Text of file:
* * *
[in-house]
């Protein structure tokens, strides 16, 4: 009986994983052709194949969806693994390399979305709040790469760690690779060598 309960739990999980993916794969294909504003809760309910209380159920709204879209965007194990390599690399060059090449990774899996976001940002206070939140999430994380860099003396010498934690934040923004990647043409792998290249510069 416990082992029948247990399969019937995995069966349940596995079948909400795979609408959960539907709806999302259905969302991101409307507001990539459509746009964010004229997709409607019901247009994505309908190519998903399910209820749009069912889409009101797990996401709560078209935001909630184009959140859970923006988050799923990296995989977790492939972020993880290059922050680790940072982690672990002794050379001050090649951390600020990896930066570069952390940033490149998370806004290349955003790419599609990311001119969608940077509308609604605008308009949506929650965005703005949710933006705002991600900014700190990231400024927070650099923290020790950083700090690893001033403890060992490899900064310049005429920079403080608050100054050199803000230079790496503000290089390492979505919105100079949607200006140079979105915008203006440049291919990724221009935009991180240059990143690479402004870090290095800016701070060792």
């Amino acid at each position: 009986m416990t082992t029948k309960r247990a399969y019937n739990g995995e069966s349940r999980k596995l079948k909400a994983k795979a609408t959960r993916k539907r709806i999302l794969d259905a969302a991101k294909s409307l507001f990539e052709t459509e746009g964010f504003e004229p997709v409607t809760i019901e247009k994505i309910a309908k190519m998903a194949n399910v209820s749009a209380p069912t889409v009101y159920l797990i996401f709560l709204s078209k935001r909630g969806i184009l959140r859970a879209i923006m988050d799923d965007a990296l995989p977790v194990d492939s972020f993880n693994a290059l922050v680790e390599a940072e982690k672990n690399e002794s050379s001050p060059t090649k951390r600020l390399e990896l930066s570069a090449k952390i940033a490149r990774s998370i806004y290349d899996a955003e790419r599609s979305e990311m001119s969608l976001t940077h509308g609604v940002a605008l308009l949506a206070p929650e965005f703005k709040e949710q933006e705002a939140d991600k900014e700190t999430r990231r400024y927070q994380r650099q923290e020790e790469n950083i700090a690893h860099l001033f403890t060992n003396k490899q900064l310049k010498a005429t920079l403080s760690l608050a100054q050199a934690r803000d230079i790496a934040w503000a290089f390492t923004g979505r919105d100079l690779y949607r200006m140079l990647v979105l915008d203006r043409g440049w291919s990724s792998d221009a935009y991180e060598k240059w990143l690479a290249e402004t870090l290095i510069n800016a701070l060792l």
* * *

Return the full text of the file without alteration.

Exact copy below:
[in-house]
């Protein structure tokens, strides 16, 4: 009986994983052709194949969806693994390399979305709040790469760690690779060598 309960739990999980993916794969294909504003809760309910209380159920709204879209965007194990390599690399060059090449990774899996976001940002206070939140999430994380860099003396010498934690934040923004990647043409792998290249510069 416990082992029948247990399969019937995995069966349940596995079948909400795979609408959960539907709806999302259905969302991101409307507001990539459509746009964010004229997709409607019901247009994505309908190519998903399910209820749009069912889409009101797990996401709560078209935001909630184009959140859970923006988050799923990296995989977790492939972020993880290059922050680790940072982690672990002794050379001050090649951390600020990896930066570069952390940033490149998370806004290349955003790419599609990311001119969608940077509308609604605008308009949506929650965005703005949710933006705002991600900014700190990231400024927070650099923290020790950083700090690893001033403890060992490899900064310049005429920079403080608050100054050199803000230079790496503000290089390492979505919105100079949607200006140079979105915008203006440049291919990724221009935009991180240059990143690479402004870090290095800016701070060792």
């Amino acid at each position: 009986m416990t082992t029948k309960r247990a399969y019937n739990g995995e069966s349940r999980k596995l079948k909400a994983k795979a609408t959960r993916k539907r709806i999302l794969d259905a969302a991101k294909s409307l507001f990539e052709t459509e746009g964010f504003e004229p997709v409607t809760i019901e247009k994505i309910a309908k190519m998903a194949n399910v209820s749009a209380p069912t889409v009101y159920l797990i996401f709560l709204s078209k935001r909630g969806i184009l959140r859970a879209i923006m988050d799923d965007a990296l995989p977790v194990d492939s972020f993880n693994a290059l922050v680790e390599a940072e982690k672990n690399e002794s050379s001050p060059t090649k951390r600020l390399e990896l930066s570069a090449k952390i940033a490149r990774s998370i806004y290349d899996a955003e790419r599609s979305e990311m001119s969608l976001t940077h509308g609604v940002a605008l308009l949506a206070p929650e965005f703005k709040e949710q933006e705002a939140d991600k900014e700190t999430r990231r400024y927070q994380r650099q923290e020790e790469n950083i700090a690893h860099l001033f403890t060992n003396k490899q900064l310049k010498a005429t920079l403080s760690l608050a100054q050199a934690r803000d230079i790496a934040w503000a290089f390492t923004g979505r919105d100079l690779y949607r200006m140079l990647v979105l915008d203006r043409g440049w291919s990724s792998d221009a935009y991180e060598k240059w990143l690479a290249e402004t870090l290095i510069n800016a701070l060792l």